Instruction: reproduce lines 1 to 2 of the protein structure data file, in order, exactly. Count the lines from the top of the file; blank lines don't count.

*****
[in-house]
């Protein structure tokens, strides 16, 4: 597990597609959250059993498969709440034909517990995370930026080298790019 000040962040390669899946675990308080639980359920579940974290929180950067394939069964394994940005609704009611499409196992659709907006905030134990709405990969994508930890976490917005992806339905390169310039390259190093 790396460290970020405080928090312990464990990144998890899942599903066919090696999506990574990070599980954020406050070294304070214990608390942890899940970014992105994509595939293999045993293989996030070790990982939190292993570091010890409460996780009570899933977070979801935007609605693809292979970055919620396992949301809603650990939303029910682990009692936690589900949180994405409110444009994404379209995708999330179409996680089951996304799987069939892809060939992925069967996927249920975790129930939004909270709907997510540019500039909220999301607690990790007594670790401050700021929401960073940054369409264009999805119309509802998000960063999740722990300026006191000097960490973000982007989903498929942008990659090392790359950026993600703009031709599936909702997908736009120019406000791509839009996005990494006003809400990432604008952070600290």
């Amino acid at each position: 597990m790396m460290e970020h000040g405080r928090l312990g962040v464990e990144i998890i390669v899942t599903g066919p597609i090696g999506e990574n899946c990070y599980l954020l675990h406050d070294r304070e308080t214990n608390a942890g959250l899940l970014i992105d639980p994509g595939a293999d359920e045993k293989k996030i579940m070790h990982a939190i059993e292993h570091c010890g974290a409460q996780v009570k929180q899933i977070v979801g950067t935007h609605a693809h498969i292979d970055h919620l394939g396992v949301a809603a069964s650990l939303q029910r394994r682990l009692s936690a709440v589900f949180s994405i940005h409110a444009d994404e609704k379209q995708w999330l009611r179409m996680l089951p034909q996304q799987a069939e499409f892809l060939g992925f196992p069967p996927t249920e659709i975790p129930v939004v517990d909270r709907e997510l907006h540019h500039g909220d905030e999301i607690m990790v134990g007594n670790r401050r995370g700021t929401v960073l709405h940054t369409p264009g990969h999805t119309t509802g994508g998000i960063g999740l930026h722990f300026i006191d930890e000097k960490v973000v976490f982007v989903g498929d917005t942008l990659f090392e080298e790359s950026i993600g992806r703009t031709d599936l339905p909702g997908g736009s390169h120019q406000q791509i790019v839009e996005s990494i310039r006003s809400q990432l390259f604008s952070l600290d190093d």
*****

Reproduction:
[in-house]
């Protein structure tokens, strides 16, 4: 597990597609959250059993498969709440034909517990995370930026080298790019 000040962040390669899946675990308080639980359920579940974290929180950067394939069964394994940005609704009611499409196992659709907006905030134990709405990969994508930890976490917005992806339905390169310039390259190093 790396460290970020405080928090312990464990990144998890899942599903066919090696999506990574990070599980954020406050070294304070214990608390942890899940970014992105994509595939293999045993293989996030070790990982939190292993570091010890409460996780009570899933977070979801935007609605693809292979970055919620396992949301809603650990939303029910682990009692936690589900949180994405409110444009994404379209995708999330179409996680089951996304799987069939892809060939992925069967996927249920975790129930939004909270709907997510540019500039909220999301607690990790007594670790401050700021929401960073940054369409264009999805119309509802998000960063999740722990300026006191000097960490973000982007989903498929942008990659090392790359950026993600703009031709599936909702997908736009120019406000791509839009996005990494006003809400990432604008952070600290």